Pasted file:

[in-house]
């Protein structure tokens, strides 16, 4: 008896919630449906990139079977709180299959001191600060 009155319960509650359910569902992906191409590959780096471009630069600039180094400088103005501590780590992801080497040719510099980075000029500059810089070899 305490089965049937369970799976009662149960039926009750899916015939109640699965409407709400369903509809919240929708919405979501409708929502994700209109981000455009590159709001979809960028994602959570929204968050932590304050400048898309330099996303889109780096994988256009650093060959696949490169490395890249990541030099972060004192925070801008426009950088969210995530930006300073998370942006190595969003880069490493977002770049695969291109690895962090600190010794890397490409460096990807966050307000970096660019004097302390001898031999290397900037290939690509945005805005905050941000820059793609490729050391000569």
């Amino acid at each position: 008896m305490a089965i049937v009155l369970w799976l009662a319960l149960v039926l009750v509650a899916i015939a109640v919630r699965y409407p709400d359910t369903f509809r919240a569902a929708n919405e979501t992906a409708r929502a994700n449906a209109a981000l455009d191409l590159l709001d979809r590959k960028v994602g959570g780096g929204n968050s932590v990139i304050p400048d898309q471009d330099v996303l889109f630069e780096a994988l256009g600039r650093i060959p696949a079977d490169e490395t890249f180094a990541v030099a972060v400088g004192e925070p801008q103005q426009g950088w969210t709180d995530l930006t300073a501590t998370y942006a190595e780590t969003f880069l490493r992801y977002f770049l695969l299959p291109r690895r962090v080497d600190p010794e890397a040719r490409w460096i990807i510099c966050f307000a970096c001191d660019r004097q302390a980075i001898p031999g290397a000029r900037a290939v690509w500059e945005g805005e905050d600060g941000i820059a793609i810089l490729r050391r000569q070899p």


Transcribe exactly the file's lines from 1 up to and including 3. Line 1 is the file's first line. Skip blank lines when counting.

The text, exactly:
[in-house]
């Protein structure tokens, strides 16, 4: 008896919630449906990139079977709180299959001191600060 009155319960509650359910569902992906191409590959780096471009630069600039180094400088103005501590780590992801080497040719510099980075000029500059810089070899 305490089965049937369970799976009662149960039926009750899916015939109640699965409407709400369903509809919240929708919405979501409708929502994700209109981000455009590159709001979809960028994602959570929204968050932590304050400048898309330099996303889109780096994988256009650093060959696949490169490395890249990541030099972060004192925070801008426009950088969210995530930006300073998370942006190595969003880069490493977002770049695969291109690895962090600190010794890397490409460096990807966050307000970096660019004097302390001898031999290397900037290939690509945005805005905050941000820059793609490729050391000569």
């Amino acid at each position: 008896m305490a089965i049937v009155l369970w799976l009662a319960l149960v039926l009750v509650a899916i015939a109640v919630r699965y409407p709400d359910t369903f509809r919240a569902a929708n919405e979501t992906a409708r929502a994700n449906a209109a981000l455009d191409l590159l709001d979809r590959k960028v994602g959570g780096g929204n968050s932590v990139i304050p400048d898309q471009d330099v996303l889109f630069e780096a994988l256009g600039r650093i060959p696949a079977d490169e490395t890249f180094a990541v030099a972060v400088g004192e925070p801008q103005q426009g950088w969210t709180d995530l930006t300073a501590t998370y942006a190595e780590t969003f880069l490493r992801y977002f770049l695969l299959p291109r690895r962090v080497d600190p010794e890397a040719r490409w460096i990807i510099c966050f307000a970096c001191d660019r004097q302390a980075i001898p031999g290397a000029r900037a290939v690509w500059e945005g805005e905050d600060g941000i820059a793609i810089l490729r050391r000569q070899p």